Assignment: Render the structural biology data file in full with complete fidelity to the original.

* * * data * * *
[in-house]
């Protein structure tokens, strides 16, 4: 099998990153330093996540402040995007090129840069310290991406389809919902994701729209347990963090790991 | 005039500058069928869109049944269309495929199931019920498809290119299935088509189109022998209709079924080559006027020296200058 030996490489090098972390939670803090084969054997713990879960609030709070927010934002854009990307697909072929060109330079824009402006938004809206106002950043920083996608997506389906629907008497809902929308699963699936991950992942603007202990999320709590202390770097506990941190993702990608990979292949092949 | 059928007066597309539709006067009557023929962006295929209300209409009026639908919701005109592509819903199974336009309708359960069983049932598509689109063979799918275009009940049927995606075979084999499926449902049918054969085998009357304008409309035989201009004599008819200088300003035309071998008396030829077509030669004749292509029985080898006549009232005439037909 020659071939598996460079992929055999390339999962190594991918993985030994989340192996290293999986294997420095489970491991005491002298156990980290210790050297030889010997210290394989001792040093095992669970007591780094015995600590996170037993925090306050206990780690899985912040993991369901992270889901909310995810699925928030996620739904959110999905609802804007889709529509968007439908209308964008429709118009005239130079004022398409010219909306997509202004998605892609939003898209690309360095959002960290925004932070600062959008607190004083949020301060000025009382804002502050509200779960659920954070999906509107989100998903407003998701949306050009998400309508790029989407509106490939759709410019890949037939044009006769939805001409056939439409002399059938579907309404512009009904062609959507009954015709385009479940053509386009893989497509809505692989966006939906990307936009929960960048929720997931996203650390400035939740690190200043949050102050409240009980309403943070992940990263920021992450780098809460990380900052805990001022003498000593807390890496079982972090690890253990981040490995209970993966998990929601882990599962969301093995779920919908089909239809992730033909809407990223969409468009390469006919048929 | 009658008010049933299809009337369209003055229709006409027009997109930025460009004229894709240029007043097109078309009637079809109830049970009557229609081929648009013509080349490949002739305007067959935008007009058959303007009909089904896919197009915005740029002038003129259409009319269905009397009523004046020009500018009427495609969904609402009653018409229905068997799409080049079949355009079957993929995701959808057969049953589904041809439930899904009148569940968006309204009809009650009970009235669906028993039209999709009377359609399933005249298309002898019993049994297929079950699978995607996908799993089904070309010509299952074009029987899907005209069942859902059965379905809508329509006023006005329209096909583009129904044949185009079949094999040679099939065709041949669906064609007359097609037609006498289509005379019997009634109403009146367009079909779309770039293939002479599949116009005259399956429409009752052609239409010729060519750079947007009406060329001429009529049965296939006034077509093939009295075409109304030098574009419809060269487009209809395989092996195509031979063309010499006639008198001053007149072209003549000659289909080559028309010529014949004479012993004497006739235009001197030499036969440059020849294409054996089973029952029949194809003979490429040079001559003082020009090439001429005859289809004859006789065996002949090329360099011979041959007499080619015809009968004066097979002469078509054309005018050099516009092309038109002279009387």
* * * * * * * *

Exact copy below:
[in-house]
């Protein structure tokens, strides 16, 4: 099998990153330093996540402040995007090129840069310290991406389809919902994701729209347990963090790991 | 005039500058069928869109049944269309495929199931019920498809290119299935088509189109022998209709079924080559006027020296200058 030996490489090098972390939670803090084969054997713990879960609030709070927010934002854009990307697909072929060109330079824009402006938004809206106002950043920083996608997506389906629907008497809902929308699963699936991950992942603007202990999320709590202390770097506990941190993702990608990979292949092949 | 059928007066597309539709006067009557023929962006295929209300209409009026639908919701005109592509819903199974336009309708359960069983049932598509689109063979799918275009009940049927995606075979084999499926449902049918054969085998009357304008409309035989201009004599008819200088300003035309071998008396030829077509030669004749292509029985080898006549009232005439037909 020659071939598996460079992929055999390339999962190594991918993985030994989340192996290293999986294997420095489970491991005491002298156990980290210790050297030889010997210290394989001792040093095992669970007591780094015995600590996170037993925090306050206990780690899985912040993991369901992270889901909310995810699925928030996620739904959110999905609802804007889709529509968007439908209308964008429709118009005239130079004022398409010219909306997509202004998605892609939003898209690309360095959002960290925004932070600062959008607190004083949020301060000025009382804002502050509200779960659920954070999906509107989100998903407003998701949306050009998400309508790029989407509106490939759709410019890949037939044009006769939805001409056939439409002399059938579907309404512009009904062609959507009954015709385009479940053509386009893989497509809505692989966006939906990307936009929960960048929720997931996203650390400035939740690190200043949050102050409240009980309403943070992940990263920021992450780098809460990380900052805990001022003498000593807390890496079982972090690890253990981040490995209970993966998990929601882990599962969301093995779920919908089909239809992730033909809407990223969409468009390469006919048929 | 009658008010049933299809009337369209003055229709006409027009997109930025460009004229894709240029007043097109078309009637079809109830049970009557229609081929648009013509080349490949002739305007067959935008007009058959303007009909089904896919197009915005740029002038003129259409009319269905009397009523004046020009500018009427495609969904609402009653018409229905068997799409080049079949355009079957993929995701959808057969049953589904041809439930899904009148569940968006309204009809009650009970009235669906028993039209999709009377359609399933005249298309002898019993049994297929079950699978995607996908799993089904070309010509299952074009029987899907005209069942859902059965379905809508329509006023006005329209096909583009129904044949185009079949094999040679099939065709041949669906064609007359097609037609006498289509005379019997009634109403009146367009079909779309770039293939002479599949116009005259399956429409009752052609239409010729060519750079947007009406060329001429009529049965296939006034077509093939009295075409109304030098574009419809060269487009209809395989092996195509031979063309010499006639008198001053007149072209003549000659289909080559028309010529014949004479012993004497006739235009001197030499036969440059020849294409054996089973029952029949194809003979490429040079001559003082020009090439001429005859289809004859006789065996002949090329360099011979041959007499080619015809009968004066097979002469078509054309005018050099516009092309038109002279009387």